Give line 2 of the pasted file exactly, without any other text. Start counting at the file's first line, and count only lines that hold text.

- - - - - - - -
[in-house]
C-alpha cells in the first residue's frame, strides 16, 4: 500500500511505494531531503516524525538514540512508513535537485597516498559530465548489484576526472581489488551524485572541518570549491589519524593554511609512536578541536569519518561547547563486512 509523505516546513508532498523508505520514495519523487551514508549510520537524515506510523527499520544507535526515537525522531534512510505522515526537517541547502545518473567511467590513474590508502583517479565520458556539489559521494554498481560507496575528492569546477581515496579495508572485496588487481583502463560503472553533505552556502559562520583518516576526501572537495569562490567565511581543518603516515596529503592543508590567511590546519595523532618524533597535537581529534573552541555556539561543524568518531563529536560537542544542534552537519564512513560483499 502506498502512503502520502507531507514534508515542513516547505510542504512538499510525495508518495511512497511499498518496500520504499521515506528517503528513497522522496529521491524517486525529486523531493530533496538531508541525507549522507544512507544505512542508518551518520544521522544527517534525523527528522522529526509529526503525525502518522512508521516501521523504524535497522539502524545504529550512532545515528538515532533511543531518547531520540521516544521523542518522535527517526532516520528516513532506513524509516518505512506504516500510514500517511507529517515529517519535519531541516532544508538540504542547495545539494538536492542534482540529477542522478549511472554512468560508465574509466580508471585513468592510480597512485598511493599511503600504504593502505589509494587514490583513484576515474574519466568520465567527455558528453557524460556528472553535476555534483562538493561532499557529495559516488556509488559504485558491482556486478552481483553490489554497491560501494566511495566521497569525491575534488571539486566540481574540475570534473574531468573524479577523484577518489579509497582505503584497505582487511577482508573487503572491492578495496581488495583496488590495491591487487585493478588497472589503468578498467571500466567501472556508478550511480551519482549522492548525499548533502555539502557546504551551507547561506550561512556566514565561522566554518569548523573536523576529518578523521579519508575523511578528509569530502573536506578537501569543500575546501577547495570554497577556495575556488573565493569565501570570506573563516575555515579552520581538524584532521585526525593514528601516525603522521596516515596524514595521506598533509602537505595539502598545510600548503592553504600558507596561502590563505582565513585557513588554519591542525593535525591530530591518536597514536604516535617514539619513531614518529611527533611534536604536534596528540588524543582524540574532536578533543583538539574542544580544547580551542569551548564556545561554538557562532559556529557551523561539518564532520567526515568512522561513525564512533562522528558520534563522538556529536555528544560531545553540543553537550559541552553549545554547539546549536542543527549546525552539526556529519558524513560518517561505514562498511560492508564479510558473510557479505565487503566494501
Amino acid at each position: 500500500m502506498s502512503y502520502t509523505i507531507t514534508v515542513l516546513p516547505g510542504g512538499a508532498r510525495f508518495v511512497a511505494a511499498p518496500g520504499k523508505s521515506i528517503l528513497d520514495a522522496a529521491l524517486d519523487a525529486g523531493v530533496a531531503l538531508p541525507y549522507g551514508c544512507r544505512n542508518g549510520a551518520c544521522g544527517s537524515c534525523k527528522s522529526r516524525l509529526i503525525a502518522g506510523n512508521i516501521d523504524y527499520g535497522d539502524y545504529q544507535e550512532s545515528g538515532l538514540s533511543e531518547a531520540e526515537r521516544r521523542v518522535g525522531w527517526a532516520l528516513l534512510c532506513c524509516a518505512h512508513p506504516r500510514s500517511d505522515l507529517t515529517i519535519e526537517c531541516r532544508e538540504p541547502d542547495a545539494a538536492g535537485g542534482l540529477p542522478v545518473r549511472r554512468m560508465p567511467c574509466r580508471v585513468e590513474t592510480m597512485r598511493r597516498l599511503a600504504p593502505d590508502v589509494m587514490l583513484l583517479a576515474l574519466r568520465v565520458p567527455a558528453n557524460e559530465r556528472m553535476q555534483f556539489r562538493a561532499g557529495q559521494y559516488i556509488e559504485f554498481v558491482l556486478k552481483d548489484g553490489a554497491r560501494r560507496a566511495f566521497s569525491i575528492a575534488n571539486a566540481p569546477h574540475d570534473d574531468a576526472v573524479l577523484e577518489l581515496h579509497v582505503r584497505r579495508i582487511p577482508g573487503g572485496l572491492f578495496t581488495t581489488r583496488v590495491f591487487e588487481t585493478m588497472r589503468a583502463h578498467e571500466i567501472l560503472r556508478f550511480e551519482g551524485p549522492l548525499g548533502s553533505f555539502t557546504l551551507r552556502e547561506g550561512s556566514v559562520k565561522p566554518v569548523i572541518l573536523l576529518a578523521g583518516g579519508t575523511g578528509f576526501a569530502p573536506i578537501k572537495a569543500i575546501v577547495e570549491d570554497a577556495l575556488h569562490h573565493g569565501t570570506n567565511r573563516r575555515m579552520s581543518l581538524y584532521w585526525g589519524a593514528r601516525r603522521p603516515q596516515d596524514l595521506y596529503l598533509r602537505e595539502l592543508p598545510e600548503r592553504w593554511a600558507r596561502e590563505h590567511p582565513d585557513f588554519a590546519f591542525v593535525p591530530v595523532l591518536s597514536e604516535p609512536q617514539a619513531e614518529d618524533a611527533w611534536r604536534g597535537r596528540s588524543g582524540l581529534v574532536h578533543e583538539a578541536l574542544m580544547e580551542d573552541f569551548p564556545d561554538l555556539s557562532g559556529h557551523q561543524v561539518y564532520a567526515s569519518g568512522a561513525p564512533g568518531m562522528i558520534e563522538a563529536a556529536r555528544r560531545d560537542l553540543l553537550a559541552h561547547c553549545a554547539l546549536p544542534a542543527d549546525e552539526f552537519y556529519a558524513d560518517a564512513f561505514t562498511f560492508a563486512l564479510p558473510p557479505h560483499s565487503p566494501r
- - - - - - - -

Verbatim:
C-alpha cells in the first residue's frame, strides 16, 4: 500500500511505494531531503516524525538514540512508513535537485597516498559530465548489484576526472581489488551524485572541518570549491589519524593554511609512536578541536569519518561547547563486512 509523505516546513508532498523508505520514495519523487551514508549510520537524515506510523527499520544507535526515537525522531534512510505522515526537517541547502545518473567511467590513474590508502583517479565520458556539489559521494554498481560507496575528492569546477581515496579495508572485496588487481583502463560503472553533505552556502559562520583518516576526501572537495569562490567565511581543518603516515596529503592543508590567511590546519595523532618524533597535537581529534573552541555556539561543524568518531563529536560537542544542534552537519564512513560483499 502506498502512503502520502507531507514534508515542513516547505510542504512538499510525495508518495511512497511499498518496500520504499521515506528517503528513497522522496529521491524517486525529486523531493530533496538531508541525507549522507544512507544505512542508518551518520544521522544527517534525523527528522522529526509529526503525525502518522512508521516501521523504524535497522539502524545504529550512532545515528538515532533511543531518547531520540521516544521523542518522535527517526532516520528516513532506513524509516518505512506504516500510514500517511507529517515529517519535519531541516532544508538540504542547495545539494538536492542534482540529477542522478549511472554512468560508465574509466580508471585513468592510480597512485598511493599511503600504504593502505589509494587514490583513484576515474574519466568520465567527455558528453557524460556528472553535476555534483562538493561532499557529495559516488556509488559504485558491482556486478552481483553490489554497491560501494566511495566521497569525491575534488571539486566540481574540475570534473574531468573524479577523484577518489579509497582505503584497505582487511577482508573487503572491492578495496581488495583496488590495491591487487585493478588497472589503468578498467571500466567501472556508478550511480551519482549522492548525499548533502555539502557546504551551507547561506550561512556566514565561522566554518569548523573536523576529518578523521579519508575523511578528509569530502573536506578537501569543500575546501577547495570554497577556495575556488573565493569565501570570506573563516575555515579552520581538524584532521585526525593514528601516525603522521596516515596524514595521506598533509602537505595539502598545510600548503592553504600558507596561502590563505582565513585557513588554519591542525593535525591530530591518536597514536604516535617514539619513531614518529611527533611534536604536534596528540588524543582524540574532536578533543583538539574542544580544547580551542569551548564556545561554538557562532559556529557551523561539518564532520567526515568512522561513525564512533562522528558520534563522538556529536555528544560531545553540543553537550559541552553549545554547539546549536542543527549546525552539526556529519558524513560518517561505514562498511560492508564479510558473510557479505565487503566494501